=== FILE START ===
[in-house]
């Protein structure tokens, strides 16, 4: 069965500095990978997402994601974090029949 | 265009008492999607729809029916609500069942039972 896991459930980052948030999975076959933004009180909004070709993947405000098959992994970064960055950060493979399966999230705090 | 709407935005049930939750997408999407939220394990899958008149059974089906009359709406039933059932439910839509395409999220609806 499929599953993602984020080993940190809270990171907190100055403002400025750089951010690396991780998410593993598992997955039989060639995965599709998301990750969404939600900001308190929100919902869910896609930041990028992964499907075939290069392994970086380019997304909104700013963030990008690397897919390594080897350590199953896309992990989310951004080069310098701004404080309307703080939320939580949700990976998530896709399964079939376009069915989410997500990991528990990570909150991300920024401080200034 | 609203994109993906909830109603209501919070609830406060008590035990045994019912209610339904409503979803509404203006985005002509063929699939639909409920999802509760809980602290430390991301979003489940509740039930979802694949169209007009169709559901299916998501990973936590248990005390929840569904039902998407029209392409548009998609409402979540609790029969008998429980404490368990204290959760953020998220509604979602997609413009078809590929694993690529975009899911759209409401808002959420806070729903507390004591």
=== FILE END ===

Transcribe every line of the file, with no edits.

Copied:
[in-house]
């Protein structure tokens, strides 16, 4: 069965500095990978997402994601974090029949 | 265009008492999607729809029916609500069942039972 896991459930980052948030999975076959933004009180909004070709993947405000098959992994970064960055950060493979399966999230705090 | 709407935005049930939750997408999407939220394990899958008149059974089906009359709406039933059932439910839509395409999220609806 499929599953993602984020080993940190809270990171907190100055403002400025750089951010690396991780998410593993598992997955039989060639995965599709998301990750969404939600900001308190929100919902869910896609930041990028992964499907075939290069392994970086380019997304909104700013963030990008690397897919390594080897350590199953896309992990989310951004080069310098701004404080309307703080939320939580949700990976998530896709399964079939376009069915989410997500990991528990990570909150991300920024401080200034 | 609203994109993906909830109603209501919070609830406060008590035990045994019912209610339904409503979803509404203006985005002509063929699939639909409920999802509760809980602290430390991301979003489940509740039930979802694949169209007009169709559901299916998501990973936590248990005390929840569904039902998407029209392409548009998609409402979540609790029969008998429980404490368990204290959760953020998220509604979602997609413009078809590929694993690529975009899911759209409401808002959420806070729903507390004591």